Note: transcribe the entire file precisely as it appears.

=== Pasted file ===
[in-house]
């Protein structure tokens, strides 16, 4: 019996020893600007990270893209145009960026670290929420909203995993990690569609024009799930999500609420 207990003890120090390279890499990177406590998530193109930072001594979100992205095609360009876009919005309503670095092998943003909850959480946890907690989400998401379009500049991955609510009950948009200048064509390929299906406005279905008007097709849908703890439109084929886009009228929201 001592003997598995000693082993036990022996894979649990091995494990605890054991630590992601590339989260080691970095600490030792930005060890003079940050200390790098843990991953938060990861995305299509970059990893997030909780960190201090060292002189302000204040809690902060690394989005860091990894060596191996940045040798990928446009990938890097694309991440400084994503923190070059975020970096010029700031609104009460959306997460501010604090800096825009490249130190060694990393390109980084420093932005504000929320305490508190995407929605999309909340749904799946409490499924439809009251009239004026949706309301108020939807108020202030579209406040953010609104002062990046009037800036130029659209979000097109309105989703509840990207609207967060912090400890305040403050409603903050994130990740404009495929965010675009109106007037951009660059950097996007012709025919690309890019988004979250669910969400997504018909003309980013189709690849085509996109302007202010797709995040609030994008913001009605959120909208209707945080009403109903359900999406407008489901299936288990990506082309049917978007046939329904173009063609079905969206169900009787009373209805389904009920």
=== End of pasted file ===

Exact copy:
[in-house]
């Protein structure tokens, strides 16, 4: 019996020893600007990270893209145009960026670290929420909203995993990690569609024009799930999500609420 207990003890120090390279890499990177406590998530193109930072001594979100992205095609360009876009919005309503670095092998943003909850959480946890907690989400998401379009500049991955609510009950948009200048064509390929299906406005279905008007097709849908703890439109084929886009009228929201 001592003997598995000693082993036990022996894979649990091995494990605890054991630590992601590339989260080691970095600490030792930005060890003079940050200390790098843990991953938060990861995305299509970059990893997030909780960190201090060292002189302000204040809690902060690394989005860091990894060596191996940045040798990928446009990938890097694309991440400084994503923190070059975020970096010029700031609104009460959306997460501010604090800096825009490249130190060694990393390109980084420093932005504000929320305490508190995407929605999309909340749904799946409490499924439809009251009239004026949706309301108020939807108020202030579209406040953010609104002062990046009037800036130029659209979000097109309105989703509840990207609207967060912090400890305040403050409603903050994130990740404009495929965010675009109106007037951009660059950097996007012709025919690309890019988004979250669910969400997504018909003309980013189709690849085509996109302007202010797709995040609030994008913001009605959120909208209707945080009403109903359900999406407008489901299936288990990506082309049917978007046939329904173009063609079905969206169900009787009373209805389904009920």